The idea sounds strange to those of us living in places where science has taken over as the dominant form of knowing. For French parents, science often catches up with their tradition, proving things after the fact — this is comparable to the recent discovery of the interstitium and the post-facto explanation it offers of acupuncture. In these cases, science only comes to elaborate what is already widely known as opposed to producing a new rule, extrapolated from its findings.

“The emphasis in the US is often on meeting developmental milestones — the quicker the better — in pursuit of a gifted child.”

Scientific reasoning slots in perfectly with the “American” (referring mostly to the continental US here) mindset of getting ahead, the main concern of the American parent according to Druckerman. The emphasis in the US is often on meeting developmental milestones — the quicker the better — in pursuit of a gifted child, the parents’ protégé who will become an influential billionaire. Science enters here as a mechanism to constantly produce better and better information for parents.

This type of forward-looking attitude can easily distract from other important aspects of being a person — especially the history that precedes us, on the level of culture and at the scale of the family — that are transmitted through literary and philosophical works and the stories that are told within families. Even if we ignore them, these things inform who we are, and in France, they are deliberately put into play.

“It seems we’re so obsessed with French parenting because it hinges on a very different set of values.”

It seems we’re so obsessed with French parenting because it hinges on a very different set of values. The French approach centers humanity and desire — babies are born as an effect of a history that precedes them, and they’re capable of understanding this and other things from a very young age. Accordingly, French parents engage a tradition rooted in history and the humanities.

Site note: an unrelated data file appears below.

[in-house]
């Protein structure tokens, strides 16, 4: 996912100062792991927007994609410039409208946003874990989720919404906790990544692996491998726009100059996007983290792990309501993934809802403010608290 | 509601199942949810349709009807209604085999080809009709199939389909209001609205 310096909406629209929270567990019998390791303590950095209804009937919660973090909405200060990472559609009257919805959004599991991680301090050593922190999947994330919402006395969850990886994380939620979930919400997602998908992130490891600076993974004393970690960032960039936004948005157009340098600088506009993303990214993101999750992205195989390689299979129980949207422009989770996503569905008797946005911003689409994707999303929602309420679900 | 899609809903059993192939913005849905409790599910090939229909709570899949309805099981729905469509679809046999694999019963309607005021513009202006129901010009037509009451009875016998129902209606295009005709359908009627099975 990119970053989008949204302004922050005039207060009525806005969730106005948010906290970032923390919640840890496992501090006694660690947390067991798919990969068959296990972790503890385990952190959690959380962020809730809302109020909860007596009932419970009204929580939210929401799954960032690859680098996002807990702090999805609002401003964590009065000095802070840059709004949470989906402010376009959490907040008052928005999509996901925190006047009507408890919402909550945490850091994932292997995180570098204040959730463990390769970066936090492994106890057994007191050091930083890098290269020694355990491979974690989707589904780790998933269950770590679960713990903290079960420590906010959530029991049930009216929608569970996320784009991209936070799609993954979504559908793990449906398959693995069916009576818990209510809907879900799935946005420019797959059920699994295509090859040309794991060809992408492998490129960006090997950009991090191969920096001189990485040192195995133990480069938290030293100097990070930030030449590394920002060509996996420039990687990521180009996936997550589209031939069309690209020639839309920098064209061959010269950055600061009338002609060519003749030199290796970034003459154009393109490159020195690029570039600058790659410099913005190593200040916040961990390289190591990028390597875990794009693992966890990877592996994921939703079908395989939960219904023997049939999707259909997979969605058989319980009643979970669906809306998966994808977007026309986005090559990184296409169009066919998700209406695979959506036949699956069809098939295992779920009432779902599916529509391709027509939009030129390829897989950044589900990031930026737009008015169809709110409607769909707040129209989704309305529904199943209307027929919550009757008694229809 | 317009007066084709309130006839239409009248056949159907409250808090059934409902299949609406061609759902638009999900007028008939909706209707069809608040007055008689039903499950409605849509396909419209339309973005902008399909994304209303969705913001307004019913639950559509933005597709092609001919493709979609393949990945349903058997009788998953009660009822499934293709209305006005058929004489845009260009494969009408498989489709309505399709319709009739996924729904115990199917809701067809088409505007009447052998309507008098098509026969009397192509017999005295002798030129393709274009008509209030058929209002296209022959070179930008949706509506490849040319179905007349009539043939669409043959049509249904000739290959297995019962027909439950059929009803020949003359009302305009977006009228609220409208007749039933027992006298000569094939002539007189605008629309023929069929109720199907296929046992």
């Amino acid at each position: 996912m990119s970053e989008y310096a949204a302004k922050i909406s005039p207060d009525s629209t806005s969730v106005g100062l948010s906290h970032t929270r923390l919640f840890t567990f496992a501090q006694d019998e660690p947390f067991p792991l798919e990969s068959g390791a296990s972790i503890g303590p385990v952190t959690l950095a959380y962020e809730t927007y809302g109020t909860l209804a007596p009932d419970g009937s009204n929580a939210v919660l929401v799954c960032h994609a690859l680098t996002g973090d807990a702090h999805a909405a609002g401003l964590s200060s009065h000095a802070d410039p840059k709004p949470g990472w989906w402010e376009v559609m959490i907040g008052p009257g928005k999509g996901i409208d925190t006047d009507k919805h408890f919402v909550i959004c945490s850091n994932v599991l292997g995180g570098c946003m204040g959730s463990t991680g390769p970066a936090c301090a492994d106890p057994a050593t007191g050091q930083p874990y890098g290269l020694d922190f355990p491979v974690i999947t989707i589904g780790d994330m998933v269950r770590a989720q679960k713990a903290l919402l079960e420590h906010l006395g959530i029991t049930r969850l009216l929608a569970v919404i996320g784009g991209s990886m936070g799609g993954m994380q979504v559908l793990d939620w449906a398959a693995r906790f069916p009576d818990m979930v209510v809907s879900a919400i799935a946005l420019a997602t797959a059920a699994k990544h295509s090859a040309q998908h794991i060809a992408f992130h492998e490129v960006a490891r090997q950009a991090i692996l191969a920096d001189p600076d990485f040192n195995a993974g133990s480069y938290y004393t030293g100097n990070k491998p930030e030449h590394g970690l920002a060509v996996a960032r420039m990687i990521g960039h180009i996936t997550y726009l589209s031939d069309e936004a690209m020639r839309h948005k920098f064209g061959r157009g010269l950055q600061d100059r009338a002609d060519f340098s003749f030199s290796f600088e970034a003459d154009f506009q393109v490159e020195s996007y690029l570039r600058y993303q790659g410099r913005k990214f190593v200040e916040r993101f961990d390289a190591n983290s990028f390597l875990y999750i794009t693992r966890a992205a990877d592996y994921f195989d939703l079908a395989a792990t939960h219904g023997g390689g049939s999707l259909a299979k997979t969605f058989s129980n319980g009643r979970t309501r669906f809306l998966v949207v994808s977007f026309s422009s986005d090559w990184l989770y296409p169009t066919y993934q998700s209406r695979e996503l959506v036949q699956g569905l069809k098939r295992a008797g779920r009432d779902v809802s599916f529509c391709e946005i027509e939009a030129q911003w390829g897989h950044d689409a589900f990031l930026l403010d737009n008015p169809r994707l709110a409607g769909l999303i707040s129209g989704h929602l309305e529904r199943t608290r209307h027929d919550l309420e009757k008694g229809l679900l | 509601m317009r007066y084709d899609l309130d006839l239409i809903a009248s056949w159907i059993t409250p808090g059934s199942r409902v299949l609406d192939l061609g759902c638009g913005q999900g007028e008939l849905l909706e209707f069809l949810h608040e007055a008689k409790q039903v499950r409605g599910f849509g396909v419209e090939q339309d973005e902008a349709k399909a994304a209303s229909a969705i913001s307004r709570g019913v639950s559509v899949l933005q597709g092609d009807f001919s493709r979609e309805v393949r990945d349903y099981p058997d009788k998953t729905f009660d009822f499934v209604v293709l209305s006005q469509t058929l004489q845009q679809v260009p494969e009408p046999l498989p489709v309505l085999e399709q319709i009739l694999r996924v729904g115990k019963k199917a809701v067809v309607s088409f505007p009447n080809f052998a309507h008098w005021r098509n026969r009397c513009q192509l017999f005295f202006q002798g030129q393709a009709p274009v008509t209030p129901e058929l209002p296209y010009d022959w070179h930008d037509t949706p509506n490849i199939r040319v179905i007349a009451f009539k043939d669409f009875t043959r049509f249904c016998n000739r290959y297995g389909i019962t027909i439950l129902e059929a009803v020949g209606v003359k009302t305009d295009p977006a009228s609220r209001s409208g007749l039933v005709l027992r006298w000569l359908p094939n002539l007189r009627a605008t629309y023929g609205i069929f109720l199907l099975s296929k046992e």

The American approach on the other hand revolves around optimization and productivity — each child is a subject of science, expected to meet developmental markers (compare this to instincts), and new research provides the resources for parents to make sure their children progress right on track. For American parents, it is both a relief and a maddening prospect that the French, with little to no backing in science, have developed a sophisticated system for raising children.

“In France, the techniques of parenthood are known en masse across the culture rather than gained through each individual’s lone pursuit.”

Perhaps most intriguing of all is that in France, the techniques of parenthood are known en masse across the culture rather than gained through each individual’s lone pursuit. This is certainly an effect of grounding knowledge in a cultural canon rather than up-to-the-minute scientific research. But there are signs this may be changing.

As a recent New Yorker article points out, the monoculture of French parenting, if it did ever truly exist, is suffering from a fate recognizable to anyone on this side of the pond. “[T]he idea of French parents as a monolith, subscribing to a single, homogeneous child-rearing ethos, doesn’t hold.” And, “like cupcakes and athleisure, the parenting wars have come to France. They will likely be accompanied by the idea that someone else, somewhere, is doing it better.”

But as competitive Americans, we would think that!


Ashley D’Arcy is Senior Editor at The Good Trade. She is also a psychoanalyst-in-training and holds a Master’s in philosophy from the New School for Social Research. She lives in Brooklyn with her wife and their Miniature Australian Shepherd, Rocky.